The laboratory plays a key research role in evaluating PK of new chemical entities in small animal models for drug discovery, and of drug/metabolite concentrations in patient samples. The analytical laboratory has been awarded funding as an International Pharmacology Specialty Laboratory from two NIH networks: the AIDS Clinical Trials Group and the International Maternal Pediatric Adolescent AIDS Clinical Trials Group. Director: Dr. Lubbe Wiesner
Pharmacometrics, or quantitative pharmacology, is the science quantifying drug and disease information with the purpose to aid efficient drug development or regulatory decisions, or to improve the clinical use of drugs.
Mathematical and statistical (nonlinear mixed-effects) models are used to describe the relationship between dose, drug exposure (pharmacokinetics), and response (pharmacodynamics) for both desired and undesired effects, and individual patient characteristics.
The pharmacometrics group at the University of Cape Town is led by Prof Paolo Denti and its research focuses on the pharmacology of antituberculosis, antimalarial, and antiretroviral agents with the aim of improving the way we treat patients for these infectious diseases. Key research areas are drug-drug interactions between antituberculosis, antimalarial, and antiretroviral drugs; the optimisation of dosing in neglected populations (such as children and pregnant women); characterisation of PK/PD relationships and pharmacogenomics.
The group is part of several international collaborations, including the modelling groups at Uppsala University and the University of Liverpool, and is involved in the analysis of data from clinical trials, sponsored by EDCTP, NIH, WHO, MMV, DNDi, MRC (SA & UK), Wellcome Trust and DaniDa, IMPAACT, ACTG.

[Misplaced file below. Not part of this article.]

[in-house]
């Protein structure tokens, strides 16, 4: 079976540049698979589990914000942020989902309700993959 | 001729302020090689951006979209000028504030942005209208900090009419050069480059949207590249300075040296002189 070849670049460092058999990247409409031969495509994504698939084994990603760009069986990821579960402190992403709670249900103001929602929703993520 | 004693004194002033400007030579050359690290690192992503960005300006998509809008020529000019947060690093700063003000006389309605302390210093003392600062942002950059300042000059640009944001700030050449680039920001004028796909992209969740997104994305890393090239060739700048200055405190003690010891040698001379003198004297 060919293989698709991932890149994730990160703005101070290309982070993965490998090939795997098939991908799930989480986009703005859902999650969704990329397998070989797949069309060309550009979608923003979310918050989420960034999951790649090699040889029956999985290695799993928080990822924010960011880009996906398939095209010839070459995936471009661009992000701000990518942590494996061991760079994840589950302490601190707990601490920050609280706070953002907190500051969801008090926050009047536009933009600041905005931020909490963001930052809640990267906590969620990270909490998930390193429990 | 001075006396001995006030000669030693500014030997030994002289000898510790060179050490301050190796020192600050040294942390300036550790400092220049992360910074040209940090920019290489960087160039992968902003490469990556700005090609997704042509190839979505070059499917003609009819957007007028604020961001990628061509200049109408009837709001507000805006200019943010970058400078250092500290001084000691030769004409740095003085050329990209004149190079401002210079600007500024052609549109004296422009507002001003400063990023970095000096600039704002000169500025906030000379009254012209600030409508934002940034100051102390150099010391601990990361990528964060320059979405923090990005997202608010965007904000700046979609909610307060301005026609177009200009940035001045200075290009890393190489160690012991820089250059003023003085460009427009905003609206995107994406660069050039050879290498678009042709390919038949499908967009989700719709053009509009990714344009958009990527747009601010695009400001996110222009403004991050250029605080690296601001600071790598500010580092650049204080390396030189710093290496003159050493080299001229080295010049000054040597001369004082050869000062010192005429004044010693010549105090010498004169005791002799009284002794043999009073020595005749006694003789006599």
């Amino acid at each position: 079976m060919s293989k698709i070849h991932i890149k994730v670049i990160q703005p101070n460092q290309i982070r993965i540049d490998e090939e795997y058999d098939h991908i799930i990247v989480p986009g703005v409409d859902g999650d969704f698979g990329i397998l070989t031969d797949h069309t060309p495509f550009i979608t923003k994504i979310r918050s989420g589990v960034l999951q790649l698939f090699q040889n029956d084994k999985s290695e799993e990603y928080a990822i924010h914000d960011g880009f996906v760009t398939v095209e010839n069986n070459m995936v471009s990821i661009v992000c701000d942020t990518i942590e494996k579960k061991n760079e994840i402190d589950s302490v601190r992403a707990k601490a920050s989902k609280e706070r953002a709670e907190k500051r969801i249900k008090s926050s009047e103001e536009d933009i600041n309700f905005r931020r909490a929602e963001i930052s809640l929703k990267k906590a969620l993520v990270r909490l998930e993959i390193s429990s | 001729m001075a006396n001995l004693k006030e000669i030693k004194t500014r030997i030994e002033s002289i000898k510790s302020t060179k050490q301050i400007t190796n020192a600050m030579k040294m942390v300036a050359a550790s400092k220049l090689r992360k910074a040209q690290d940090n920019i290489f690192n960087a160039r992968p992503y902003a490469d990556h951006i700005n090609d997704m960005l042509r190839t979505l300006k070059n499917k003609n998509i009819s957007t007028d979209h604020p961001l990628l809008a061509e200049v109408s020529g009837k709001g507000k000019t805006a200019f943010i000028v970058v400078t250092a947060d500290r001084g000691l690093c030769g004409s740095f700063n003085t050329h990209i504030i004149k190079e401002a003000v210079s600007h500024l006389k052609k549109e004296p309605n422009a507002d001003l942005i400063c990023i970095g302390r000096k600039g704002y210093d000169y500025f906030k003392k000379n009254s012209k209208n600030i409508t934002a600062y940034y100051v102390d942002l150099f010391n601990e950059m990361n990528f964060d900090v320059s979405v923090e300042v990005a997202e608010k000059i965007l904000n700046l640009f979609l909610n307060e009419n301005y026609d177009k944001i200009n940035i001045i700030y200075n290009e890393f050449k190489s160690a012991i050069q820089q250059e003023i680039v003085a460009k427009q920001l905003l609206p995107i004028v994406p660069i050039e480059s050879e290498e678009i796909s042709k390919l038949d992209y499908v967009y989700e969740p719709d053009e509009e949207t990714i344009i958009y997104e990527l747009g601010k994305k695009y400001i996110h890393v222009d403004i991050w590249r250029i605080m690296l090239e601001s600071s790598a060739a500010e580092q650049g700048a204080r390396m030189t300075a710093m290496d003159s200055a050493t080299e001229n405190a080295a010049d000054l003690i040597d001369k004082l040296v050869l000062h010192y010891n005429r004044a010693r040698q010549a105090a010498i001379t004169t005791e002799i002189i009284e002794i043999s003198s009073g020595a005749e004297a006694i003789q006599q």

The pharmacometrics group is looking for new PhD students and post-doctoral fellows to join their team (click to view respective links).
Prof Karen Barnes is the founding director of the MRC Collaborating Centre for Optimising Antimalarial Therapy. She leads the Worldwide Antimalarial Resistance Network’s pharmacology group. Her interests are in translational research from drug development, through dose optimisation in vulnerable populations to the comprehensive evaluation of changes in antimalarial treatment policy.
Dr Lubbe Wiesner heads malaria pre-clinical drug development research, in collaboration with Prof Kelly Chibale, using tissue culture and small animal models.
Prof Gary Maartens leads research on the effectiveness, adherence, and pharmacoeconomics of antiretroviral therapy in resource-limited settings. Prof Helen McIlleron leads clinical pharmacokinetic research into antiretroviral drug interactions, and dose optimisation in children and pregnancy. Prof Karen Cohen leads the antiretroviral pharmacovigilance group. Dr Phumla Sinxadi leads pharmacogenomics studies.
Prof Helen McIlleron directs anti-tuberculosis clinical pharmacokinetic studies optimising dosing in children and pregnant women, exploring PK/PD relationships, and pharmacogenomics. Prof Gary Maartens leads research on treatment optimisation of HIV-associated tuberculosis and treatment of drug-resistant tuberculosis.